Illinois gubernatorial candidates on evolution

The Chicago Tribune asked seven Republican and two Democratic candidates the following question:

Do you accept the theory of evolution? Please explain.

This question is of course guaranteed to send shivers down the spine of any candidate. They don’t want to look stupid and deny the established fact of evolution, but they also need to pander to their benighted religious constituents. So the question produces more waffles than IHOP. This would be funny if it weren’t so scary.

Their answers, and the take of one Illinois evolutionary biologist:

First the Republicans:

— Adam Andrzejewski: “Yes. As a practicing Catholic, I believe that God created Darwin. Let others debate the details.”

A complete cop-out, trying to gain a smidgen of credibility by mentioning Darwin but avoiding the whole issue.

— Bill Brady: “I accept the theory of creation, as I was taught, and believe the world has continued to evolve since.”

Another stupid cop-out.  He abnegates any responsibility for thinking simply because he “was taught” something. And the “theory of creation” says nothing about subsequent evolution. Did humans evolve after the first “creation,” or were they part of it?

— Kirk Dillard: “Science seems to support evolution but there is no doubt that I have seen the hand of God at work in my travels and everyday life.”

A bit better, but uses the weasel-word “seems” and quickly rushes to assure people that he’s seen God. What does God have to do with the question?

— Andy McKenna: “Yes, but I also believe that the process of evolution has been guided by the creative power of God.”

Well, at least a “yes,” though he’s buying theistic evolution.  It would be nice to know exactly how he thinks God guided evolution.

— Dan Proft: “The current political class in Springfield make me question the veracity of natural selection. That aside, I do not believe there needs to be a divide between religious belief and the scientific method. … The evidence seems to me fairly clear that, as Pope John Paul II wrote, human beings have a ‘common ancestry of life’ from which we have evolved.”

You can see, from the tendency of these candidates to drag God into a question that’s purely scientific, that Americans really do feel that evolution impinges on faith.  Proft has to drag the Pope in here to support his answer, but at least he admits that humans have evolved from other creatures.  But Pope John Paul also believed that at some point between Australopithecus afarensis and Homo sapiens, the good Lord injected hominins with a heritable soul.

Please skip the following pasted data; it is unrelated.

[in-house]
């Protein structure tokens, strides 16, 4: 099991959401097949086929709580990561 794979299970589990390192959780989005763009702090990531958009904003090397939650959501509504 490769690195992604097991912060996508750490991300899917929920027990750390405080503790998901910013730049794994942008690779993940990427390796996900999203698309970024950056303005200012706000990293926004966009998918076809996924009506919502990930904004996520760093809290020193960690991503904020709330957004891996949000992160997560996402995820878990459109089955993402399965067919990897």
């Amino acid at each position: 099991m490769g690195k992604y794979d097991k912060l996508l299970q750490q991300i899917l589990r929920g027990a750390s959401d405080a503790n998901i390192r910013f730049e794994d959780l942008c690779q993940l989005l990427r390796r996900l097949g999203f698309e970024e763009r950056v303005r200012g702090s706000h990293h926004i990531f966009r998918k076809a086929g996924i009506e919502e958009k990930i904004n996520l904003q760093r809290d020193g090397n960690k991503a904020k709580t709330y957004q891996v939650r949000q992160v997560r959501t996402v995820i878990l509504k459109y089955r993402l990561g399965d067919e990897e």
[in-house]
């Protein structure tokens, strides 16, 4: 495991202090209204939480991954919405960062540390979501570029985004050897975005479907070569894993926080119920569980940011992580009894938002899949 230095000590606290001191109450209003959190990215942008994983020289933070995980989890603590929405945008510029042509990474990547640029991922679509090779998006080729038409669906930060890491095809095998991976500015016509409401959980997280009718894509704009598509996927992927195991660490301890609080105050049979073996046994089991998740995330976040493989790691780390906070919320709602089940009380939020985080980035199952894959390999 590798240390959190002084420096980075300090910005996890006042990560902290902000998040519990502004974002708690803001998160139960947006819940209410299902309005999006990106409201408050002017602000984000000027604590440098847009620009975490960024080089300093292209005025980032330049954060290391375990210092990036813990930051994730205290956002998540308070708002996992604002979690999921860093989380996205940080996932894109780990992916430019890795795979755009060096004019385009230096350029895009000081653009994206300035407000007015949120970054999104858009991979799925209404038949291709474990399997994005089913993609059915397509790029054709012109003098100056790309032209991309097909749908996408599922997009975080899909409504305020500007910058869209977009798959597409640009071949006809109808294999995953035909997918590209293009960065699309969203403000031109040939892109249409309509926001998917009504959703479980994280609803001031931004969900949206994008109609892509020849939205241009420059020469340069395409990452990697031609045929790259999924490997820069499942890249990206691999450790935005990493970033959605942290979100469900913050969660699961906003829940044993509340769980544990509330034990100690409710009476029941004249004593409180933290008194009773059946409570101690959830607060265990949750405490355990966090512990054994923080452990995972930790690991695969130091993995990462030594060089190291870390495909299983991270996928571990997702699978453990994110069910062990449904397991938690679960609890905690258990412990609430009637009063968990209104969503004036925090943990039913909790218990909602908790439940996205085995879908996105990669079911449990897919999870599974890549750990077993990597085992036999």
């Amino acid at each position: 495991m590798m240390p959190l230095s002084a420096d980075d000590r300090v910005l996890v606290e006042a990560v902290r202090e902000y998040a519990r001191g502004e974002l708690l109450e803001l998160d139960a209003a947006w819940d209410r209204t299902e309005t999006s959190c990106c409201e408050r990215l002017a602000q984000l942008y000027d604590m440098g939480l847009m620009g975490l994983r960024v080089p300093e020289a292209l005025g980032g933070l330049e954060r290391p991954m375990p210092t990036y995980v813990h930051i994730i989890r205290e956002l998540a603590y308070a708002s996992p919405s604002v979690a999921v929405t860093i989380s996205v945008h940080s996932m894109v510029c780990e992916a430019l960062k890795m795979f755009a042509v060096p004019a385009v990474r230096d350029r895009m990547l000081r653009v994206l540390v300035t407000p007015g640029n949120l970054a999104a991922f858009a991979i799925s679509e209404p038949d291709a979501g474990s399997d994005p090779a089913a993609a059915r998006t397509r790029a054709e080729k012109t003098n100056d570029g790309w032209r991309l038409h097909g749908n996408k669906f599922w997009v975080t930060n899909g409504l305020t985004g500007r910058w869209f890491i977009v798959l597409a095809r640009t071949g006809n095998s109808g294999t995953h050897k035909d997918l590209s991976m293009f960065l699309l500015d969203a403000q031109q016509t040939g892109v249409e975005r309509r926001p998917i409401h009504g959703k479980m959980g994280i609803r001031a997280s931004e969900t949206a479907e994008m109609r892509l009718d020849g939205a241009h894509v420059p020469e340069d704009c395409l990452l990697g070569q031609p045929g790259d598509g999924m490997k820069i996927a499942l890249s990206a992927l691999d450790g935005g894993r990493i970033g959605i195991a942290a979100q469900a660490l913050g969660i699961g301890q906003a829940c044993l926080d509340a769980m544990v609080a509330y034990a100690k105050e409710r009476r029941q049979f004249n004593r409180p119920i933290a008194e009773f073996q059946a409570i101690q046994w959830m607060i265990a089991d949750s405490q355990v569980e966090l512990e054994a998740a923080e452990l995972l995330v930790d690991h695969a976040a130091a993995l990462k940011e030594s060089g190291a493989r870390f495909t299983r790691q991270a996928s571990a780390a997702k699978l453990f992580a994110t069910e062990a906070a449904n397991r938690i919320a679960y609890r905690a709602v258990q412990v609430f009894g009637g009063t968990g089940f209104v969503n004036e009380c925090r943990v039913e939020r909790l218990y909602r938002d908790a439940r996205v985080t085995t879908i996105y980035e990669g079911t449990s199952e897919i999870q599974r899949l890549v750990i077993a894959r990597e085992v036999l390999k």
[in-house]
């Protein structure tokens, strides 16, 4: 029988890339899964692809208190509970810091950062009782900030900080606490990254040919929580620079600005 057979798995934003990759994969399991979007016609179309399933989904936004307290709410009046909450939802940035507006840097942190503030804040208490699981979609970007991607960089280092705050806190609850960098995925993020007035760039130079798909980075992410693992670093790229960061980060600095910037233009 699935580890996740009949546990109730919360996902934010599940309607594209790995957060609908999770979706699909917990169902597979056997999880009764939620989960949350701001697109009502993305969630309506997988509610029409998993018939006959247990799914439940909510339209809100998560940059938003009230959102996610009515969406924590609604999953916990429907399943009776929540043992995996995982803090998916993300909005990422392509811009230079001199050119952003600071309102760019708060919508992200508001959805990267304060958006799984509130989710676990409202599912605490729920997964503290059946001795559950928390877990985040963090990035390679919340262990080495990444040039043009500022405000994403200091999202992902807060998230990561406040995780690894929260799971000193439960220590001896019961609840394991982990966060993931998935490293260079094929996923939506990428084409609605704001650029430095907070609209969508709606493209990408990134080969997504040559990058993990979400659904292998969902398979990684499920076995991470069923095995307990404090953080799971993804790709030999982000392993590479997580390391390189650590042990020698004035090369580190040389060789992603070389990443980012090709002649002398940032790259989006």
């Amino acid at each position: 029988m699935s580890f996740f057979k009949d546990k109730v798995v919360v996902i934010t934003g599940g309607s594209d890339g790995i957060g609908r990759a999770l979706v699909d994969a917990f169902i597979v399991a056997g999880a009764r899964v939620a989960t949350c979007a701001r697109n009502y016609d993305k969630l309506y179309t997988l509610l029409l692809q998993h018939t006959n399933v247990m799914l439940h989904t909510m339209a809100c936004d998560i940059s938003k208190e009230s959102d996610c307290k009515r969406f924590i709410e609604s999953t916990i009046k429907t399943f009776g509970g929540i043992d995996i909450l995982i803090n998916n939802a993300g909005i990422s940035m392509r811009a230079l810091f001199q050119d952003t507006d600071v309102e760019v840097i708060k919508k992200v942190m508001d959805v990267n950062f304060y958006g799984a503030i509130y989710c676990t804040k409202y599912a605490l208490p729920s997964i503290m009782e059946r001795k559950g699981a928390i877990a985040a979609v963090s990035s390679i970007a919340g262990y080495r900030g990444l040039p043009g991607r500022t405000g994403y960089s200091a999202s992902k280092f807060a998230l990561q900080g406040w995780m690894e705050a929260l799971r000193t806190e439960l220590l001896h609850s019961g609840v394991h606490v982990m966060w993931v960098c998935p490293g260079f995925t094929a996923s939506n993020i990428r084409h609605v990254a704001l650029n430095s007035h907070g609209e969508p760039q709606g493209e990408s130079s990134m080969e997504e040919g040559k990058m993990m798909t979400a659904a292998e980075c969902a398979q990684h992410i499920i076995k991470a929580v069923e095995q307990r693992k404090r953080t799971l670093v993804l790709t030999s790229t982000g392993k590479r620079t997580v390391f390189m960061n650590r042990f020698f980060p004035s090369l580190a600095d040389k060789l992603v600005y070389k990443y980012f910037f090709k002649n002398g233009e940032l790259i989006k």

— Jim Ryan: “Evolution is a reasonable theory. Regardless of the extent of its truth, I believe that God was ultimately responsible for our creation and infused human beings with a soul.”

Damn, this answer is dreadful.  “Reasonable”?  “Regardless of the extent of its truth”? A complete cop-out, topped up with pandering to the faithful.

— Bob Schillerstrom: “I accept the theory of evolution. There is compelling scientific evidence to show that evolution does occur. I also believe science and religion answer life’s questions in complementary ways.”

The first two sentences are GREAT — unusual sentiments for a Republican.  But then he takes the NOMA stance.  Well, I guess you can’t expect more than this from the GOP.

And now the Democrats:

— Dan Hynes: “I accept the theory of evolution.”

What a good answer!  Why can’t more of our candidates give a simple answer like this?

— Pat Quinn: “I believe that the scientific theory of evolution is the best explanation we have for the origin and diversity of species on Earth. As a Catholic, I do not see any discrepancy between my acceptance of widely held scientific principles and my faith in God as the prime mover of the universe.”

A bit NOMA-ish in the end, but at least he buys evolution.

Scores:  Republicans 1/7, Democrats 2/2. No surprise here. Republicans are a miserable God-fearing and Darwin-denying lot.

h/t: Alan Grohe


  1. Posted January 1, 2010 at 12:21 pm | Permalink

    Non-overlapping maple syrup on their desultory breakfast delights.

  2. NewEnglandBob